My blogger pal Erin Faye recently asked me an interesting question on Twitter. When I sat down to answer her, I found I couldn’t do it in 140 characters. Having just read DARKNESS, MY OLD FRIEND, she wanted to know if a restaurant in the novel, called Grillmarks, was a real place in New York, or if I was referencing a local restaurant in Florida by the same name. The answer is oddly complicated.
No, it’s not a real place in New York. But, then again, neither is The Hollows. The Hollows is a fictional town, a construct of my imagination. It’s some hybrid of the place I grew up in and a kind of ideal location that I find myself fantasizing about occasionally. And, beyond that, it is a place that has taken on a life of its own. It has its own spirit and personality, much in the same way as my characters.
Because I have created it, I have to fill it with streets and businesses, and give it a geography that readers can visualize. I have to give it a history, as well as a community vibe. By this I mean: What’s it like to live in The Hollows? What do its residents have in common? What holds them together as a group? What tears them apart? How do they respond to tragedy?
So when it comes to naming places, like Pop’s Pizza or The Hollows Brew, or Grillmarks for instance, where is that coming from? The best way I can explain it is this: The writer’s brain is like a stew, for lack of a more delicate analogy. And everything I experience, see, hear, feel and imagine is an ingredient. When I sit down at my keyboard, I am serving from that pot.
There was a Grillmarks near my home, and I have been there more than once. I think it has closed down. It was a perfectly fine place to have a meal and gather with friends. But it made no special impression on me other than that. When I wrote it into The Hollows, it wasn’t that place exactly. Nor, at the time, did I even remember that there was such a place. In fact, I never thought about it at all, until Erin, my blogger pal brought it up this past weekend on Twitter. It was a just a restaurant that Jones and Maggie had visited, and that was its name. Fictional people, in a fictional town, eating in a fictional restaurant. But it’s all as real to me as anything in the actual world – maybe more so sometimes. The Grillmarks in my book is more real to me than the actual Grillmarks.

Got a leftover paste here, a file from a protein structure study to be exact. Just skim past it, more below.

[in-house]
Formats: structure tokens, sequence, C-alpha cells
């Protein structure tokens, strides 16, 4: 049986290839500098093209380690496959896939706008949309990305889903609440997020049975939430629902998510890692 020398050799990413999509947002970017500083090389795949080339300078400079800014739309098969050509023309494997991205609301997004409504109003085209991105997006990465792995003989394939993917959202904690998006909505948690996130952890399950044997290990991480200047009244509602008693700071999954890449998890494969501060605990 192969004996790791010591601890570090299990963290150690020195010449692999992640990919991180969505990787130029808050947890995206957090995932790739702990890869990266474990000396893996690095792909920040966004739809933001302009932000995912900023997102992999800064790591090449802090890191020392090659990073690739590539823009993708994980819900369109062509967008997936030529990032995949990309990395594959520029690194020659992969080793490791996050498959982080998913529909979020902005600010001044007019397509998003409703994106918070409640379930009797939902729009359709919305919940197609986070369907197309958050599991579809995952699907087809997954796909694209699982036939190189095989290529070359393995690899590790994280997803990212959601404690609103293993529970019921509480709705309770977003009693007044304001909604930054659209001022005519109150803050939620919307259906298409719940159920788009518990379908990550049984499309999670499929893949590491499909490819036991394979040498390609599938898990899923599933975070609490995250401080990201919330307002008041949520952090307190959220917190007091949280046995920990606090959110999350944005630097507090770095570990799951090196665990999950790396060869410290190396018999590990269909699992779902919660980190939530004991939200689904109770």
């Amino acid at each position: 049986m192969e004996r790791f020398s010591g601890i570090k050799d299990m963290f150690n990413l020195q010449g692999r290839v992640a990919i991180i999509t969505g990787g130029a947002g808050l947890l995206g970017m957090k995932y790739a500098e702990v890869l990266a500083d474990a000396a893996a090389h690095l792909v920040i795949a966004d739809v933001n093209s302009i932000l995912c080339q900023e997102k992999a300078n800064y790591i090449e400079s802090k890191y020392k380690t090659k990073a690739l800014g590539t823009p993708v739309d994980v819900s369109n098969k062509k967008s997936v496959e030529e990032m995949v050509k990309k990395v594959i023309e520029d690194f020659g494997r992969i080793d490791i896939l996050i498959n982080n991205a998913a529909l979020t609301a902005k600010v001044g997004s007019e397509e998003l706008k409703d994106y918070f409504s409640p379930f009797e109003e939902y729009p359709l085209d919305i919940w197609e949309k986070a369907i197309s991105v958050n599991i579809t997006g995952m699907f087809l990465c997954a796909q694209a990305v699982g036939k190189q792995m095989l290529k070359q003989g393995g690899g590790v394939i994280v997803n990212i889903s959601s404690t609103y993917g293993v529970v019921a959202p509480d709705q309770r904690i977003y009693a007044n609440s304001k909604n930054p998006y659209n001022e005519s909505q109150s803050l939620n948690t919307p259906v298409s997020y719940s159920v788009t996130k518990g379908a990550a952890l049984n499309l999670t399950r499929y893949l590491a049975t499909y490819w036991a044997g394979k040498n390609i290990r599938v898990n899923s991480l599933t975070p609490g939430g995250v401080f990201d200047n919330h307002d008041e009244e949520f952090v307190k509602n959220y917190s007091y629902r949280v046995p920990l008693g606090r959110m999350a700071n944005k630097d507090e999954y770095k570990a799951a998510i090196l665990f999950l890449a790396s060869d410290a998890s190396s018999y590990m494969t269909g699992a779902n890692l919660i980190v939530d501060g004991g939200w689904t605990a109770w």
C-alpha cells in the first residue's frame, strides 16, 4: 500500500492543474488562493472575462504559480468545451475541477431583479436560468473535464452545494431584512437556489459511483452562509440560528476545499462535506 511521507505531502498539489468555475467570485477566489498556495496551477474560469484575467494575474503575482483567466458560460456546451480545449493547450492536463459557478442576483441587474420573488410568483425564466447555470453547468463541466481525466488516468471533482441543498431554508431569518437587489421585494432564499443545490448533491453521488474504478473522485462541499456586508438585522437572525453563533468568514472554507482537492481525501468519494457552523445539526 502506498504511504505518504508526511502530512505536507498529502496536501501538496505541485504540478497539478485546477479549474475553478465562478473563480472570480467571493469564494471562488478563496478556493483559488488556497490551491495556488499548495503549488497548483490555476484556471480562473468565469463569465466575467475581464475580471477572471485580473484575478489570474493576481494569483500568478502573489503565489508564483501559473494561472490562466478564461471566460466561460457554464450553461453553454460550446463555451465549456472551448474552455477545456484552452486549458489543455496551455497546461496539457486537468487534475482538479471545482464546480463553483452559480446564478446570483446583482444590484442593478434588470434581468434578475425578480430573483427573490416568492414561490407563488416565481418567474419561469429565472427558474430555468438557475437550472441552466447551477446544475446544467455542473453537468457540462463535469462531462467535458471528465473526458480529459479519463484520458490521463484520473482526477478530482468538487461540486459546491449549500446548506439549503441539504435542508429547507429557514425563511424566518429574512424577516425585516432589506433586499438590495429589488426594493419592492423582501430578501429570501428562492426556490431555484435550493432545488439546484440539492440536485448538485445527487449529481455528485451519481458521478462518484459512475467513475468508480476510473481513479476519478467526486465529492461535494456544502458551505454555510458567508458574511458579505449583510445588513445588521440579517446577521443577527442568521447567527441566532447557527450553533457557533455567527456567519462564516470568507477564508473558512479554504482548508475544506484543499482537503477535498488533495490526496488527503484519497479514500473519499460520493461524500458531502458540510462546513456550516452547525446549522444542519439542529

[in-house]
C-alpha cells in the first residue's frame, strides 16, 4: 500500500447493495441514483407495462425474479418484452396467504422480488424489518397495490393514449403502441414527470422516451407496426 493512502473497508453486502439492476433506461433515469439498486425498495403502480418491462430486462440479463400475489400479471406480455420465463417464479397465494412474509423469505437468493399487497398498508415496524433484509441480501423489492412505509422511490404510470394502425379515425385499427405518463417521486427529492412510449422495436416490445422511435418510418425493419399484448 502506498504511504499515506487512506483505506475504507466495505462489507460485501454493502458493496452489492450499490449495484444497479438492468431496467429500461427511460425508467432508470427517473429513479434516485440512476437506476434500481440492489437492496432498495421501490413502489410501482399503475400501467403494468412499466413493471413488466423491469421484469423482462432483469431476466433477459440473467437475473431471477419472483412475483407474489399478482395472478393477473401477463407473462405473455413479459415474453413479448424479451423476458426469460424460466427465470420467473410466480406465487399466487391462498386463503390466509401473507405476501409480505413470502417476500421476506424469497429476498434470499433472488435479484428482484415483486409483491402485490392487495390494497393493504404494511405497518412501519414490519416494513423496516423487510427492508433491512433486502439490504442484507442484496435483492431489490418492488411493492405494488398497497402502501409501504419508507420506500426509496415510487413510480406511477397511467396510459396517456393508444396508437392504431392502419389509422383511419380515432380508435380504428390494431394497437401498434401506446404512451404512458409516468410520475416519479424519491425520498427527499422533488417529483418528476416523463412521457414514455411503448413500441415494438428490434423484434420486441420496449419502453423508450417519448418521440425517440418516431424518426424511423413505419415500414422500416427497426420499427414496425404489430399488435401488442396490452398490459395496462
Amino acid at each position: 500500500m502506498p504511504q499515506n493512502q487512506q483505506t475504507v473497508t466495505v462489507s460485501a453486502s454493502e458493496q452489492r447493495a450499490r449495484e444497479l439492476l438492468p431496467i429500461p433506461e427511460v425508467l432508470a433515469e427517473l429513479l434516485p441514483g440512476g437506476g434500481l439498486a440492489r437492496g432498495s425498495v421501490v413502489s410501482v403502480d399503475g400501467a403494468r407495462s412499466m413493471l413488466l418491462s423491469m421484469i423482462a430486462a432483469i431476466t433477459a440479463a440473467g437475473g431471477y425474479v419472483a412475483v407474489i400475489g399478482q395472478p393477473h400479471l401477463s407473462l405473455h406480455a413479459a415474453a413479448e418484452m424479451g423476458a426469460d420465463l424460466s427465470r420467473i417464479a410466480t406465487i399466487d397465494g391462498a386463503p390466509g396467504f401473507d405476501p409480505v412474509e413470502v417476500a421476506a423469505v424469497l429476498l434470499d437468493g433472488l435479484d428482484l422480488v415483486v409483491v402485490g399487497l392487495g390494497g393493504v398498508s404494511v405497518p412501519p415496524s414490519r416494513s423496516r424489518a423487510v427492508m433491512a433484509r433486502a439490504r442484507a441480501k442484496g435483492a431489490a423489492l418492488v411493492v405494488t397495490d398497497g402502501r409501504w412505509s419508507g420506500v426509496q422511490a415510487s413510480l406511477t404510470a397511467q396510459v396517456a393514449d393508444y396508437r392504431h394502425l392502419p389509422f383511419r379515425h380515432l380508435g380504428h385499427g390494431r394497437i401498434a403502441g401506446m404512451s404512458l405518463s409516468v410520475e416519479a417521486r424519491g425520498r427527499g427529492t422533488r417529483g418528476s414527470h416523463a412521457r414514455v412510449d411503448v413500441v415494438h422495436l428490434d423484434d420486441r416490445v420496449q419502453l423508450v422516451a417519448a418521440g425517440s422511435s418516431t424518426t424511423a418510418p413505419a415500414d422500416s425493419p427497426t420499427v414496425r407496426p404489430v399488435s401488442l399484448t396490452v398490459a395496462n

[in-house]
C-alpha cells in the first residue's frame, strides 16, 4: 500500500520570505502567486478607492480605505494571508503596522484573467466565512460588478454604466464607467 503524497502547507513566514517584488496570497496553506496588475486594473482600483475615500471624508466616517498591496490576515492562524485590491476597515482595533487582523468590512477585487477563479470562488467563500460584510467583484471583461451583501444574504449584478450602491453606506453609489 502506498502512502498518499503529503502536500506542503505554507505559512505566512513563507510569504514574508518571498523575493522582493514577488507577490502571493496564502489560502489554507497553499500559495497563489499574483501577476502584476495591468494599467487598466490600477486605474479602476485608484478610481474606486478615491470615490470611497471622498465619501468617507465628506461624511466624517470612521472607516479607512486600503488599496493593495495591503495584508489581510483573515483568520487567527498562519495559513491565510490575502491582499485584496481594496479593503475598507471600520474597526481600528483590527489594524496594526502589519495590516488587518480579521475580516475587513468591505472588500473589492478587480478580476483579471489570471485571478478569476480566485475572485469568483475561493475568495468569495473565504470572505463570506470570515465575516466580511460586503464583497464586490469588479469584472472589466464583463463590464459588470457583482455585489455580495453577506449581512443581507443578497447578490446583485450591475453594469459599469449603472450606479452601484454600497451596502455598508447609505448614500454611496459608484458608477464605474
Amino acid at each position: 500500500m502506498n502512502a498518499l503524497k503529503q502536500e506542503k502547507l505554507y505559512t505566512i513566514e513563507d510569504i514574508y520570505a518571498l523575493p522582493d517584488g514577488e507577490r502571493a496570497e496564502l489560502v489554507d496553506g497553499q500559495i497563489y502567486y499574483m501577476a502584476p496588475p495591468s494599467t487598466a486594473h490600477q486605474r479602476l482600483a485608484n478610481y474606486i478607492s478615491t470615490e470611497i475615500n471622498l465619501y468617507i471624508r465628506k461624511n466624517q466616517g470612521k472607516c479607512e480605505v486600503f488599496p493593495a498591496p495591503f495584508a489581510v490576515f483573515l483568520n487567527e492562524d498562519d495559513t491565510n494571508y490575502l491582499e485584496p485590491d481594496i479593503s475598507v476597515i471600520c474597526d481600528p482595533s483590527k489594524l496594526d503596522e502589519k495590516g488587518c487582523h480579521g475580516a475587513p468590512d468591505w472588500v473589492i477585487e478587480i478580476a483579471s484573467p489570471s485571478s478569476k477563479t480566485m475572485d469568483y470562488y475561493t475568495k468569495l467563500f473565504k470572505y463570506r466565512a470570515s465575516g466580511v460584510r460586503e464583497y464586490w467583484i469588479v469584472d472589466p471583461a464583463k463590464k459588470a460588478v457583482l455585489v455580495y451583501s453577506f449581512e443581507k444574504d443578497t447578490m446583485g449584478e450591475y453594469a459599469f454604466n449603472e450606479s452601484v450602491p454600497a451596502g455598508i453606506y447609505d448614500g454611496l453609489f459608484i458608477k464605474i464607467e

It is not the first time this has happened. In BEAUTIFUL LIES, Ridley had a dentist with certain qualities and traits. He also had a name. Coincidentally, it was also the name of a dentist I had visited locally. And the character description wasn’t, apparently, very flattering. I happened to meet his ex-wife at a book event, and she — with a good deal of glee — asked me if I had been describing the real dentist. It was absolutely not my intention. I had changed dentists, and completely blanked out the other doctor’s existence. He was a character in a book and nothing more; he belonged to me. But there is no way whatsoever to explain that – not in polite conversation, or in 140 characters. Obviously.
All novels, at least for me, are a delicate balancing act between the real and the fictional. I often write about real places, but because they are filtered through my imagination the telling of those places is not always completely factual. (Although I do strive for accuracy, especially in New York City, which is my heart’s hometown). I may want it to rain when it doesn’t rain often, or the sun to set at a particular time, or for a usually busy street to be deserted. The real Angel Fire, NM is much further from Santa Fe than it is in ANGEL FIRE my first novel. I liked the name of the town; I wanted it in my book. So I moved it closer.
My fiction is informed and inspired by truth. And my books are mosaics of the real and imagined. Everything is autobiographical and nothing is. In DARKNESS, MY OLD FRIEND teenager Willow Graves is a bit of storyteller. Okay, she lies. She reflects on this tendency: “The best lies contained a little bit of truth. Some details but not too many. More than that, though, you had to believe the lie yourself. You had to be the lie.” It’s really not so different in fiction.
(Thanks Erin for asking the question that made me think about this and put it down on the page! If you’d like to read her blog, click here.)